The White Stripes - Three-Toned Rock
MUSIC is not a GENRE - Season 3 Episode #31

SHORT CUTS

ALL ABOUT IT

FEATURED SONGS:

REC – “Some Things Happen” (from Parts and Labour)

REC – “No Way Out for Me” (from Symphony for the Weird)

 

Rock is like a slab of sidewalk. When it’s hot, it expands. When it’s not, it contracts. In the mid 1960s, rock was super hot. Thus you get complex expansions of the simple rock sound like chamber pop & concept albums. Same for the mid 1970s when prog rock reigned. In the late 1960s when the excesses of the previous eras were being picked apart, rock contracted into the simplicity of blues rock like Led Zeppelin & Let It Bleed era Stones. Same for the 1970s, when punk popped through prog rock’s overinflated balloon. And again in the early 1990s, when grunge stripped away the glam of hair metal.

 

Then there’s the garage rock revival of the early 2000s. By the end of the 1990s, rock had become warmed over grunge, overbearing nu metal, and watered down emo. Another purging was needed, and garage rock came in to do that. The Strokes, the Hives, the Vines, and in a HUGE way, the White Stripes.

 

It’s no accident that the White Stripes called their second album De Stijl, after the Dutch art movement that prized simple geometry & primary colors (think Mondrian). Jack & Meg White restricted both their look and their sound to three colors. Black, white & red. Drums, guitar, vocals. It was a deliberate limitation – a way to explore ultimate freedom within the strictest form.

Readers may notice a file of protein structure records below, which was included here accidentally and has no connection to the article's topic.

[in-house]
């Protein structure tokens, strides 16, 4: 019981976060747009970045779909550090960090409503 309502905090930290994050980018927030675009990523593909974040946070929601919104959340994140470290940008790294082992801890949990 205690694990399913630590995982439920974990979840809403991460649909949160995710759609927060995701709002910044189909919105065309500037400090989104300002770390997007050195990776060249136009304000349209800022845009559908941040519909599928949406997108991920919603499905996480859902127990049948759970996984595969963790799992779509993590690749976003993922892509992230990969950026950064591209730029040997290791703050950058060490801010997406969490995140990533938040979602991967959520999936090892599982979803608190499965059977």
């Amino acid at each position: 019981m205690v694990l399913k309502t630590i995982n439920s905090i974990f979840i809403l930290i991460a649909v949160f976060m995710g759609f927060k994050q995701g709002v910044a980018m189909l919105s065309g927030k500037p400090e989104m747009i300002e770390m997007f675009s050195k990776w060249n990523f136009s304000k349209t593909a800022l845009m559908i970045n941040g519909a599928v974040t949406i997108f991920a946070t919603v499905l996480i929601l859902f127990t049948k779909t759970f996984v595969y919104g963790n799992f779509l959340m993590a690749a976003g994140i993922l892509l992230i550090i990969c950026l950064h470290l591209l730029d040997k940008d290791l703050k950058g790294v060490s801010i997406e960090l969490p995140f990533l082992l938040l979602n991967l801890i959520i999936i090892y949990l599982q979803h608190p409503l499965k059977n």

I was slow to jump on the White Stripes train. My first response was that it was reductive in a deliberately artsy way. It was trying to prove a point that you don’t need all this new-fangled stuff to make good music. As much as I love the neo-lo-fi analog rock of Lenny Kravitz & the Stripes & others, I’m not a fan of people who don’t acknowledge the times they’re living in.

 

As they developed, I realized three things. First, I was right about all that, and it’s actually a GOOD thing. That kind of strictured exploration forces ultra creativity. Second, they were writing and performing kick-ass songs, so who cares how or why. Third, they WERE acknowledging the times by very deliberately going against them – by showing that no amount of hype can make a bad song good, and a great song will shine through the most sparing production.

 

I don’t pick sides. I like crazy blown up rock like prog & chamber pop. And I like stripped down sound like the Hives (my fave of that era), early Clash and early Led Zeppelin. As always, good music is good music no matter what it is or where it comes from. Since I pretty much like it all, when I make stripped down music I tend to throw in some more progressive elements too. You can hear that very clearly on these two songs, one from the White Stripes era and one just released:

 

REC – “Some Things Happen” (from Parts and Labour)

https://recarea.bandcamp.com/track/some-things-happen

REC – “No Way Out for Me” (from Symphony for the Weird)

https://recarea.bandcamp.com/track/no-way-out-for-me-2

 

One side note about this never-ending cycle of expansion & contraction: Pay close attention to NOW. We’re coming out of a period when rock has not dominated the charts. But many young, new acts are re-embracing several different eras of rock. I predict in three years or less, rock will make a HUGE return to popularity.

 

Were you a fan of the White Stripes? Do you prefer music with more layers? Have you ever believed it when the media or a critic or some artist trying to get attention says that “rock is dead”? Or do you see the cycle that all pop music goes through? Discuss dammit!